[0003] Further, electronically controlled brake systems (EBS) for commercial vehicles are known, which are designed to distribute the braking force desired by the driver to a friction brake and an additional retarding brake. In this type of system, the friction brake most often takes the form of a pneumatic brake, and the additional retarding brake takes the form of an engine brake or a retarder. The goal is to generate the amount of braking force desired by the driver while keeping wear and tear on the friction brakes at a minimum. To this end, efforts are made to apply the very quick response pneumatic friction brakes only initially when the brakes are applied, replacing them later with the delayed braking force of the retarding brake. The transfer from the friction brake to the retarding brake is referred to as “blending”. The distribution of braking force between the friction and retarding brakes is thus time-dependent. In addition to the functions related to the distribution of braking force to the friction and retarding brakes, additional regulating functions are integrated into the EBS, such as slip regulated brakes or a load-dependent braking force distribution.

[0004] The object of the present invention is to further develop a system for controlling the brakes of a commercial vehicle in such a way that the scope of its functions can be expanded, and that it can be produced more easily and cost-effectively.

[0005] This object is attained according to the invention by providing a system for controlling the brakes of a commercial vehicle, comprising the following: a) a device for the adaptive regulation of distance and/or driving speed (ACC), which modulates an urgency signal (d) based upon a hazard variable such as the relative speed of and/or distance to a vehicle traveling in front of said commercial vehicle; b) an electronically controlled brake system, which is designed to distribute a desired amount of braking force to a friction brake system and a retarding brake; and c) the electronically controlled brake system is further designed such that the distribution of the desired braking force to the friction brake system and the retarding brake is also based upon the urgency signal (d).

[0006] In an advantageous manner, the function of distributing braking force to the friction brake and the retarding brake, which is already integrated into the electronically regulated braking system, is also used to effect an allocation of braking force based upon the urgency signal that is modulated by the ACC system. This dual use of the EBS control system allows a very simple design for the brake system. Specifically, the need to equip the ACC system with its own function of distributing braking force to the friction brake and the retarding brake can be eliminated. Furthermore, because the braking torque generated by the retarding brake is monitored by the electronically regulated brake system in any case, the system can apply the friction brake if the retarding brake does not provide sufficient braking power.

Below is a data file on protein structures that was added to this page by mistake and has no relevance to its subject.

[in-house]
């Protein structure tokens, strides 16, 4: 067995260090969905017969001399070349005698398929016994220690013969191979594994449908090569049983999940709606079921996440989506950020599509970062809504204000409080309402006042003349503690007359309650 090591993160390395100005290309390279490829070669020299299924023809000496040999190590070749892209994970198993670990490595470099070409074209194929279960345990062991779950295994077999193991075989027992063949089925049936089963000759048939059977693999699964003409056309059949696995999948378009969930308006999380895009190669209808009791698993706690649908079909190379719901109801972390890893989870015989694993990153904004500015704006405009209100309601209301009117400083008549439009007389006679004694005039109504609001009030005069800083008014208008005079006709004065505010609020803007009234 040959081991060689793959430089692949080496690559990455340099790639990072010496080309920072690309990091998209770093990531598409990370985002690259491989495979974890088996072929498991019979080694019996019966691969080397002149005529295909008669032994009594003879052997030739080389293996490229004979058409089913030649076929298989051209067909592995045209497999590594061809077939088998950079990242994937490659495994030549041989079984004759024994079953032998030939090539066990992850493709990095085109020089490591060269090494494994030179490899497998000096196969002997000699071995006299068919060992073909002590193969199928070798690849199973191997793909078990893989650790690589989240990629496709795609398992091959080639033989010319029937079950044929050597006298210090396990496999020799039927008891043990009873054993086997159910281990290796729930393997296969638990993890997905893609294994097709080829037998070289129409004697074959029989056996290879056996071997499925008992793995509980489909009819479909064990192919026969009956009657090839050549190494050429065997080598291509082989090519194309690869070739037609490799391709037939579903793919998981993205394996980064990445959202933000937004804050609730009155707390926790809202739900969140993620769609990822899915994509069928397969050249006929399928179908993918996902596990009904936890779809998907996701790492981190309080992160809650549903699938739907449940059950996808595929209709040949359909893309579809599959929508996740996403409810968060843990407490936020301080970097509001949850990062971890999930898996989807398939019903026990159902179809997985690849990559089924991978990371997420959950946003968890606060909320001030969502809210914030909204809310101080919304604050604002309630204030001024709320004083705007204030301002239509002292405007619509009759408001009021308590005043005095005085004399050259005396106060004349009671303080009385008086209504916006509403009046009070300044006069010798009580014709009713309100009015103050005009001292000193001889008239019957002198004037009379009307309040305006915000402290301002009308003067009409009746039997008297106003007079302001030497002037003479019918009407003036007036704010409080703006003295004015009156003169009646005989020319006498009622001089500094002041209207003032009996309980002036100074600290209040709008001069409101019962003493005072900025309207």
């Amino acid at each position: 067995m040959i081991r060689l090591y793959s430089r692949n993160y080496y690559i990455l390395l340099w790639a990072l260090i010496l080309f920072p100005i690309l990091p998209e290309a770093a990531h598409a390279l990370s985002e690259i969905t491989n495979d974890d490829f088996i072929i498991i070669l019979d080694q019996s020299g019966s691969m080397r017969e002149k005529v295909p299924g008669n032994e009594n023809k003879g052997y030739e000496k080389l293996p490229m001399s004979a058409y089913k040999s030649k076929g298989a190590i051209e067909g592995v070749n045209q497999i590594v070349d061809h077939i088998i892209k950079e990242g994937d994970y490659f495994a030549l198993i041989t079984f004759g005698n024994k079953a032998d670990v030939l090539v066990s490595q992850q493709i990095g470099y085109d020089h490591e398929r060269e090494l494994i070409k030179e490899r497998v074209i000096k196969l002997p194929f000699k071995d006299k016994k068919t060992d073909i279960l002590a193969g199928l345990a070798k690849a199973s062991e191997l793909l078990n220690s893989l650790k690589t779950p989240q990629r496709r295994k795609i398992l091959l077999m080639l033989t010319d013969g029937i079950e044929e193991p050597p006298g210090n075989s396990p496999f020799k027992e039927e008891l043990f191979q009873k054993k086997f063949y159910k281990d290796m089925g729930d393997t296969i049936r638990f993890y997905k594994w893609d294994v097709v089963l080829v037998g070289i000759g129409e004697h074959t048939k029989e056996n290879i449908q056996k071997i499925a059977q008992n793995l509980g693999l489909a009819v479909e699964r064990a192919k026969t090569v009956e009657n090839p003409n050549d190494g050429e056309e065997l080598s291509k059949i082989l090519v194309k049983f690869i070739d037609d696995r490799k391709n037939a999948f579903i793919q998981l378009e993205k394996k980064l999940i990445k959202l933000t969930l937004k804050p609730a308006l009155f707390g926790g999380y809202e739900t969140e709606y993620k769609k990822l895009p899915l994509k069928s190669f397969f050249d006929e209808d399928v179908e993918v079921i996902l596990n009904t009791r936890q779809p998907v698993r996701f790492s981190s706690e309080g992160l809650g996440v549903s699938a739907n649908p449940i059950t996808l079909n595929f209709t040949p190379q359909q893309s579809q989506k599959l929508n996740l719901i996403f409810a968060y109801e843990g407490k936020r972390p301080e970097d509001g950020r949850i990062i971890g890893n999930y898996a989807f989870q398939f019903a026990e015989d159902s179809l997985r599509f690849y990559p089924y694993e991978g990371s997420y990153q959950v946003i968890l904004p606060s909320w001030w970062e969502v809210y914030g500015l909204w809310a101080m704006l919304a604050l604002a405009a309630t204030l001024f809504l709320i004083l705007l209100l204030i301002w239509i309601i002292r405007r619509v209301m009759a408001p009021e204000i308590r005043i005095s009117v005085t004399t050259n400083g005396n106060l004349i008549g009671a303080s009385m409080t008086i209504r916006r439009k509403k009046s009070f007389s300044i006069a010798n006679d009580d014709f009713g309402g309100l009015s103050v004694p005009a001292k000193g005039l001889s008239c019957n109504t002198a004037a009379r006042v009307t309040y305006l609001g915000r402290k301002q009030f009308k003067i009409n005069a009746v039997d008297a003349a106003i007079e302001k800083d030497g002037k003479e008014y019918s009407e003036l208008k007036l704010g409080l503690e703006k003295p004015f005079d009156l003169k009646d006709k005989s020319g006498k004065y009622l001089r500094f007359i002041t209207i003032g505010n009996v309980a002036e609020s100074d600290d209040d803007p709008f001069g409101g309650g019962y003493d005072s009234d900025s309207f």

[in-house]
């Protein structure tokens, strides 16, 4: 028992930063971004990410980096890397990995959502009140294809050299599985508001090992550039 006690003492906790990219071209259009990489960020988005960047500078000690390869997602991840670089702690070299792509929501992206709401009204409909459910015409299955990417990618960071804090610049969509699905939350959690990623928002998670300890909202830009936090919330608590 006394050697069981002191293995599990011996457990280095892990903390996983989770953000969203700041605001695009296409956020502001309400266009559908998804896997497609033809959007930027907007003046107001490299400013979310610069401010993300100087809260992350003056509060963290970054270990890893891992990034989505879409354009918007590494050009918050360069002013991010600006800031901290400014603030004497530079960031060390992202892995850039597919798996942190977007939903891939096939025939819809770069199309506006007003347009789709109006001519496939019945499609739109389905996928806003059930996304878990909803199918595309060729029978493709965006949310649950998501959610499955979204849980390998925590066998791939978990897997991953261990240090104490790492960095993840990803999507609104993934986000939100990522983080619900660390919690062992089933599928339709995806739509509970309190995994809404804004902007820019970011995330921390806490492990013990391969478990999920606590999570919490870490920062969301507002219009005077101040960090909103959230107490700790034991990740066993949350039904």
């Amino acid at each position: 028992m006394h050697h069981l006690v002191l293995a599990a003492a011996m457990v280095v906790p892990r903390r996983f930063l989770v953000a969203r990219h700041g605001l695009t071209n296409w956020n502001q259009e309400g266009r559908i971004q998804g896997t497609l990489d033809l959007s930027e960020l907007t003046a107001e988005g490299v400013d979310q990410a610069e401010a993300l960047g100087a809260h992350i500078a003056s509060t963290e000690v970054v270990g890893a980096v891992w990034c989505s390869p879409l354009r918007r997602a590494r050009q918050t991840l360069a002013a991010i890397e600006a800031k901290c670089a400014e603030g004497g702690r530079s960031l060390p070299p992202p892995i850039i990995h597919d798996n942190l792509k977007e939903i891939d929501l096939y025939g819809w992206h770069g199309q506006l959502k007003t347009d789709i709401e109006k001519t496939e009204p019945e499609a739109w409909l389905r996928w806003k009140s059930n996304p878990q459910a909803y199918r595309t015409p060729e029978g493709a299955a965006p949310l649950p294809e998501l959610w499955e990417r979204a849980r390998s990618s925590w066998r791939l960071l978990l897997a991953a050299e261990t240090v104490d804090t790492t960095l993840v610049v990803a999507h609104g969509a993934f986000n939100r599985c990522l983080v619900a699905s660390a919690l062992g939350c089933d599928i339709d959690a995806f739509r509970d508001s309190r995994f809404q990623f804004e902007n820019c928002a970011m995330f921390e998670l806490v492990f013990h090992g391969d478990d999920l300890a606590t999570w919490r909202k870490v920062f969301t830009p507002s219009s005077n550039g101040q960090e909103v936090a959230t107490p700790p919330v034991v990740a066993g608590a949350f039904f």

[0007] The characterizing features disclosed in the dependent claims provide advantageous further developments of and improvements on the invention.

[0008] According to an especially preferred design of the invention, a value range for the urgency signal between 0% indicating no urgency and 100% indicating the greatest urgency is provided.

[0009] According to one further development, a control device for the electronically controlled brake system is designed such that at high urgency values, the desired braking force is distributed to the friction brake and the retarding brake to achieve the fastest possible application of the brakes, while at low urgency values, the retarding brake is used to its maximum extent in order to reduce wear and tear on the friction brake. Under this premise, in time-critical or urgent situations having high urgency values (urgency value close to or at 100%), for example, if a vehicle should suddenly dart onto the roadway from a side street while the commercial vehicle is traveling downhill, the fastest possible application of the required braking force is distributed to the friction brakes and the retarding brakes. In contrast, with the priority of reducing wear and tear on the friction brakes, only the retarding brake is applied when a very low urgency value is present (urgency value close to or at 0%), for example, if a vehicle in front of the commercial vehicle is driving at a relatively great distance and at a somewhat slower speed. The transition between these extreme values is smooth, i.e. the distribution of braking force to the friction brake and the retarding brake is variably applied based upon the urgency value.

[0010] In a particularly preferred manner, a CAN bus is provided for transmitting the urgency signal from a control device of the system for the adaptive regulation of distance and/or driving speed to the control device of the electronically regulated brake system. The urgency signal is represented, for example, by a signal based upon the SAE J1939 Standard.

[0011] Other objects, advantages and novel features of the present invention will become apparent from the following detailed description of the invention when considered in conjunction with the accompanying drawings.

BRIEF DESCRIPTION OF THE DRAWINGS

[0012]FIG. 1 schematically illustrates a preferred design of a device for controlling the brakes of a commercial vehicle.

DETAILED DESCRIPTION OF THE DRAWINGS

[0013] In FIG. 1, a preferred design of a system for controlling the brakes of a commercial vehicle is indicated by reference number 1; the system is equipped with friction brakes 2, for example, in the form of a pneumatic brake, and a retarding brake 4, for example in the form of a retarder.